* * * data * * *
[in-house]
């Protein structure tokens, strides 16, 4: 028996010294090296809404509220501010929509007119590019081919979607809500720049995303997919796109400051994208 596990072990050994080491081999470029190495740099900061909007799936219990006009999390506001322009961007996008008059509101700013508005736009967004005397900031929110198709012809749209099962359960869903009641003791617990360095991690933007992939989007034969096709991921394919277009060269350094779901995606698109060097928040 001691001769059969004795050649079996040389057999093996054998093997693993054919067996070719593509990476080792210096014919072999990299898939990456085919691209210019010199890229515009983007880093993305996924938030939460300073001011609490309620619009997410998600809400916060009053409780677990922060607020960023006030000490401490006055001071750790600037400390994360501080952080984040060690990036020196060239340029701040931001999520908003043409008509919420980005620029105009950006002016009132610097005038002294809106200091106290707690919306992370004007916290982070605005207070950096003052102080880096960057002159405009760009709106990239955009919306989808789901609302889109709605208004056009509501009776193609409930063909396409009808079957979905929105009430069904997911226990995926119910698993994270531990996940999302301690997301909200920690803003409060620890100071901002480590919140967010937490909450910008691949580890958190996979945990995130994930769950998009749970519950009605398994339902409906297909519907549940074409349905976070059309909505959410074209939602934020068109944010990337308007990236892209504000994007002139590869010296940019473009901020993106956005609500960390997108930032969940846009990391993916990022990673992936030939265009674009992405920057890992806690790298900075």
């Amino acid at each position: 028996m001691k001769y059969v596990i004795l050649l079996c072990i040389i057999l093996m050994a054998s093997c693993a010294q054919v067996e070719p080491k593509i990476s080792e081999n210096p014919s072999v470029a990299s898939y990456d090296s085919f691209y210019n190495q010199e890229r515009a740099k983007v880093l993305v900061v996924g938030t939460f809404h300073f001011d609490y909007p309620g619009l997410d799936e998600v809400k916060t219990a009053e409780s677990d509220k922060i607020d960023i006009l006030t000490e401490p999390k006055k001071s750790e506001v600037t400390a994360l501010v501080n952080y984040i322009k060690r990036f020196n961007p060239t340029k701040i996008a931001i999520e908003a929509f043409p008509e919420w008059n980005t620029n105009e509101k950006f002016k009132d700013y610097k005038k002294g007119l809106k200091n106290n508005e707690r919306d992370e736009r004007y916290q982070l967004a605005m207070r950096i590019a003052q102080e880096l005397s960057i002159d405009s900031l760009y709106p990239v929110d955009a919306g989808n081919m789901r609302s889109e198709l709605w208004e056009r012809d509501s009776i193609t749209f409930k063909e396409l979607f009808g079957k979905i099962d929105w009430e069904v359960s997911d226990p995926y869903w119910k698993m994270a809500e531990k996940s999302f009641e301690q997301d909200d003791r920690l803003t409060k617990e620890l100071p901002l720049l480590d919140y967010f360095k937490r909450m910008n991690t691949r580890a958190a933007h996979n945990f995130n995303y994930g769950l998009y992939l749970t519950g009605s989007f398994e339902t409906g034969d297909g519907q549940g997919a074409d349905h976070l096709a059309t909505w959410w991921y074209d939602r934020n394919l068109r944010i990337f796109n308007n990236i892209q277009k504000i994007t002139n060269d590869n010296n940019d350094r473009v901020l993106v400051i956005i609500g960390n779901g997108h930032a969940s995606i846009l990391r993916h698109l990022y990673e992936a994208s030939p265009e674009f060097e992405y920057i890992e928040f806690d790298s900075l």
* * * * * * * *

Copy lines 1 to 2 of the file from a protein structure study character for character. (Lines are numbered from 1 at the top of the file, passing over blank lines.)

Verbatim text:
[in-house]
């Protein structure tokens, strides 16, 4: 028996010294090296809404509220501010929509007119590019081919979607809500720049995303997919796109400051994208 596990072990050994080491081999470029190495740099900061909007799936219990006009999390506001322009961007996008008059509101700013508005736009967004005397900031929110198709012809749209099962359960869903009641003791617990360095991690933007992939989007034969096709991921394919277009060269350094779901995606698109060097928040 001691001769059969004795050649079996040389057999093996054998093997693993054919067996070719593509990476080792210096014919072999990299898939990456085919691209210019010199890229515009983007880093993305996924938030939460300073001011609490309620619009997410998600809400916060009053409780677990922060607020960023006030000490401490006055001071750790600037400390994360501080952080984040060690990036020196060239340029701040931001999520908003043409008509919420980005620029105009950006002016009132610097005038002294809106200091106290707690919306992370004007916290982070605005207070950096003052102080880096960057002159405009760009709106990239955009919306989808789901609302889109709605208004056009509501009776193609409930063909396409009808079957979905929105009430069904997911226990995926119910698993994270531990996940999302301690997301909200920690803003409060620890100071901002480590919140967010937490909450910008691949580890958190996979945990995130994930769950998009749970519950009605398994339902409906297909519907549940074409349905976070059309909505959410074209939602934020068109944010990337308007990236892209504000994007002139590869010296940019473009901020993106956005609500960390997108930032969940846009990391993916990022990673992936030939265009674009992405920057890992806690790298900075």